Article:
"You should never meet your heroes."
IN THIS ONE... The Doctor and Martha meet Shakespeare and they fight witches together.
REVIEW: On first viewing, I remember being deeply annoyed by the episode's cheeky portrayal of Shakespeare. On repeat viewings, I realized I wasn't fair to the material because of my love of the Bard and started enjoying for its humor and irreverence. Watching it with a critical eye for these reviews, I'm afraid the pendulum has swung the other way again. It's not so much that the script is disrespectful of the greatest writer in the whole of the Western Canon, but rather that there are some disturbing trends developing in RTD's Doctor Who, which find expression in this episode. Simply put, while The Shakespeare Code is full of Shakespearean references, and thus more literate than most, it also dumbs down the material and speaks down to its audience. One of the ways it does this is by making it clear the past is just like the present, there is no "alien" point of view to grasp, contrast with our own, and accept. The Doctor even makes a speech about it, justifying why Martha won't be harassed for her race (which is fine as far as shortcuts go, all historical stories can't be about this topic), and making jokes. But then Shakespeare behaves like a rock star and you get a whole lot of anachronistic stuff, the most egregious being the script equating Shakespeare with Dan Brown and J.K. Rowling. Having Harry Potter's magic words spoken by Shakespeare and essentially saving the day on the basis (if I read the subtext correctly) that they are his equivalent, i.e. the famous authors of their day, insults my literary sensibilities. The visit to Bedlam at least attempts to draw a real difference between the past and the present. The same strategy is used for the future, where society is even more like today's thanks to less outlandish fashions, so Bedlam's treatment of patients is no more bizarre than the extremes seen in the year 5 billion. It's all the present with some aspect exaggerated or gone wrong. I'm finding that homogeneity counter to what Doctor Who's format actually offers. I believe in the universality of human nature, but depriving the show of the differences in human CULTURE makes it poorer.
The way the show treats History isn't the only example of dumbing things down for the audience. Referencing Back to the Future to explain how time paradoxes work is a cheap shortcut when Doctor Who itself has a longer tradition of working with time travel. Now everything must have a pop reference attached or the audience won't get it? I guess it's a good thing Doc Brown doesn't say "It's like Doctor Who, Marty!" or things would get very loopy indeed. I'm not a big fan of Dean Lennox Kelly's performance as Shakespeare either. He can do the banter well enough, but too often goes over the top with silly expressions, zoning out with crossed eyes when under Carrionite control, for example. It's already a comedy, it doesn't need to go into panto to get that point across.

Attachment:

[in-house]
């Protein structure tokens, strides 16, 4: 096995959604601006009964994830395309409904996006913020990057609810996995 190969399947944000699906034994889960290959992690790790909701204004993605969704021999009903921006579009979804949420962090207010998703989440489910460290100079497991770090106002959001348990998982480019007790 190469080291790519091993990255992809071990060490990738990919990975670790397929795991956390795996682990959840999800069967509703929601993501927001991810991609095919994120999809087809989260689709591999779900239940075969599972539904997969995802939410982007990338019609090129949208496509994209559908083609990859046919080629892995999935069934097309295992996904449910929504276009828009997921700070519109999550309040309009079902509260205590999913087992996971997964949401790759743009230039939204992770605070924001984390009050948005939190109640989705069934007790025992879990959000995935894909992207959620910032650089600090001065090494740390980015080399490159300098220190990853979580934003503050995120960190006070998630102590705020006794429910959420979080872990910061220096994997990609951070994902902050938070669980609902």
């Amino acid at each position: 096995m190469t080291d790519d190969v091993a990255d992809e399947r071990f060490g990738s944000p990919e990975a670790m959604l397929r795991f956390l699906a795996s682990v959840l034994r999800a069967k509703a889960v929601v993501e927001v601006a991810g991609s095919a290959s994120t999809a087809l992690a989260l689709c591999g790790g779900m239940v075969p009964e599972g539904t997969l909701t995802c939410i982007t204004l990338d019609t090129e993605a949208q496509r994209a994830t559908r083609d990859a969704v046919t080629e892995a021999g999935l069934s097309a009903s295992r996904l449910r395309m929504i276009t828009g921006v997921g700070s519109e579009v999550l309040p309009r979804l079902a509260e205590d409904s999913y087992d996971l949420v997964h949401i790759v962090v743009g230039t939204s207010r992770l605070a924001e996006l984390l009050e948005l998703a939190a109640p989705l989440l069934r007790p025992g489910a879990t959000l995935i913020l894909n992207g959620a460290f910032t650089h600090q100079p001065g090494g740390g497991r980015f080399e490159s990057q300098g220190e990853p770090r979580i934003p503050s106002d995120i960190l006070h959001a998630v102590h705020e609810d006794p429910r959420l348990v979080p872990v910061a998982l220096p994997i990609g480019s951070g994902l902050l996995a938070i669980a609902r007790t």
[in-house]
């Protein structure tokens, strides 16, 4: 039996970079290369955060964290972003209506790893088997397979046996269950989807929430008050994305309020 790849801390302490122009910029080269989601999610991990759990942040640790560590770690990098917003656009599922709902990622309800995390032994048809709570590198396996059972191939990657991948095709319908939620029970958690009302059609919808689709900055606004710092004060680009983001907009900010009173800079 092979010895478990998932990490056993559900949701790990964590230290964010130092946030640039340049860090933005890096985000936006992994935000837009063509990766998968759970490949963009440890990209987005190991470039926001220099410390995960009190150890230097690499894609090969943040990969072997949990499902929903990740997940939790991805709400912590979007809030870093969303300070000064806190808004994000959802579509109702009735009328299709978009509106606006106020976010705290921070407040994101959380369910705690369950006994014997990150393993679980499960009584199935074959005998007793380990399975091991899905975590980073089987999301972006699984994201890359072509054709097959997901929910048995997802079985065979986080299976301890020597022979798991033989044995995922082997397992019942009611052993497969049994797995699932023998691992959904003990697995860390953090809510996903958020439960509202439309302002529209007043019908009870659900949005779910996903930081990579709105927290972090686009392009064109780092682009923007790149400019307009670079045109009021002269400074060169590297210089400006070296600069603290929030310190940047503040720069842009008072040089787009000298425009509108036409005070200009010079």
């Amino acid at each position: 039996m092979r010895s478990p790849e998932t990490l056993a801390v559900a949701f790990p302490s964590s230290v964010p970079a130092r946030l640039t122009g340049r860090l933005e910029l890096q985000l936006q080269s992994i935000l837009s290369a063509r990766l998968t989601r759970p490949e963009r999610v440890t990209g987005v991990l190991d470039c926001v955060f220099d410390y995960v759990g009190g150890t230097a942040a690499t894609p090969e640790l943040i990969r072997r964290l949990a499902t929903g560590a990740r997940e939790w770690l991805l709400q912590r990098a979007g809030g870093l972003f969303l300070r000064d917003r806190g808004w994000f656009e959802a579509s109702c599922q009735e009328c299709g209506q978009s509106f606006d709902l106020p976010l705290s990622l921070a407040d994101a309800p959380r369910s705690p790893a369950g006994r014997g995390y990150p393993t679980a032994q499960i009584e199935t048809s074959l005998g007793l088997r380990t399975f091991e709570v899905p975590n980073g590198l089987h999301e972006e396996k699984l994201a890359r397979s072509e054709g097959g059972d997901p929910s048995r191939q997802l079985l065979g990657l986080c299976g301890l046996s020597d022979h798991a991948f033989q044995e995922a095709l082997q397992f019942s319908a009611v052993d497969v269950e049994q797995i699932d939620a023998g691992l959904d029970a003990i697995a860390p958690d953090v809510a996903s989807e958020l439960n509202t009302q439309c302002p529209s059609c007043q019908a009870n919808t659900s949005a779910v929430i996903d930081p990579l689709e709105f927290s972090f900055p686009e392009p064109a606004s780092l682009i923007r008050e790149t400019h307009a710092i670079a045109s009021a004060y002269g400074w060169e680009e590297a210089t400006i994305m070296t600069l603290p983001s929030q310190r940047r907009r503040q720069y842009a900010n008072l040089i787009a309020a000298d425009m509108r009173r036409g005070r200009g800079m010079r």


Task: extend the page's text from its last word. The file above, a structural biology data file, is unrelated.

So what does the episode do RIGHT? Still plenty. Production-wise, using the actual Globe (just as Shakespeare in Love had done) adds incredible value. (Though I wonder if they thought about setting it earlier at The Rose, since the former companion's absence - whether you like it or not - looms large.) The Shakespearean references are generally fun, going from obvious quotes to plot points that will later inspire Will (MacBeth in particular, what with the three witches), to jokes for the scholars (Martha as Will's "dark lady of the Sonnets" or his debated sexual orientation). The Carrionites feature an interesting take on magic, using words the way the mathematicians of Logopolis use numbers. Words that reshape the world, much as I personally believe great writers have, is a great notion. Trying to solve a literary mystery is a good idea too, one Gareth Roberts returns to in his much more successful Agatha Christie spoof. Speaking of mysteries, the one about Elizabeth I hating the Doctor starts here (and ends in the 50th Anniversary Special, so a long wait). And there's lots of humor, strong banter, amusing cuts to the reverse of whatever line's just been spoken. Even Martha's crush on the Doctor provides amusement, and though the Doctor compares her unfavorably to Rose (which I do find annoying), she does prove to be a strong companion doing exactly the things the Doctor relied on Rose to do, i.e. saying the right thing at the right time. Plus, she's not as squeamish or judgmental as Rose was, taking things in her stride, and look, restarting one of the Doctor's hearts again. Literally, just not figuratively.
SECOND OPINIONS: My original review, They had me at Shakespeare, but lost me at Code, expressed my disappointment, but doesn't go as far trying to explain why.
REWATCHABILITY: Medium - A perfectly fine episode, funnier than most, but it falls to grating caricature.